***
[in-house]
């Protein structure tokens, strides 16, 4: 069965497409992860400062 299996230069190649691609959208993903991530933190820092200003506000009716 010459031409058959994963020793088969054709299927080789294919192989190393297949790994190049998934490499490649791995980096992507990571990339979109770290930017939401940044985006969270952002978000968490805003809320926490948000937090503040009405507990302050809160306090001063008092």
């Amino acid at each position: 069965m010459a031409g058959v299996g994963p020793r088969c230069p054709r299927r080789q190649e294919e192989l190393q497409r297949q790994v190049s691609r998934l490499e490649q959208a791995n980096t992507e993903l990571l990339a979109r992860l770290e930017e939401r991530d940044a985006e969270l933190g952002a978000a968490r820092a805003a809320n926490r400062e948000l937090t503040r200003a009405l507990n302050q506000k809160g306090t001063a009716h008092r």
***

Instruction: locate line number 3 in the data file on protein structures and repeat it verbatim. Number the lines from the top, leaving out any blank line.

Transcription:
């Amino acid at each position: 069965m010459a031409g058959v299996g994963p020793r088969c230069p054709r299927r080789q190649e294919e192989l190393q497409r297949q790994v190049s691609r998934l490499e490649q959208a791995n980096t992507e993903l990571l990339a979109r992860l770290e930017e939401r991530d940044a985006e969270l933190g952002a978000a968490r820092a805003a809320n926490r400062e948000l937090t503040r200003a009405l507990n302050q506000k809160g306090t001063a009716h008092r």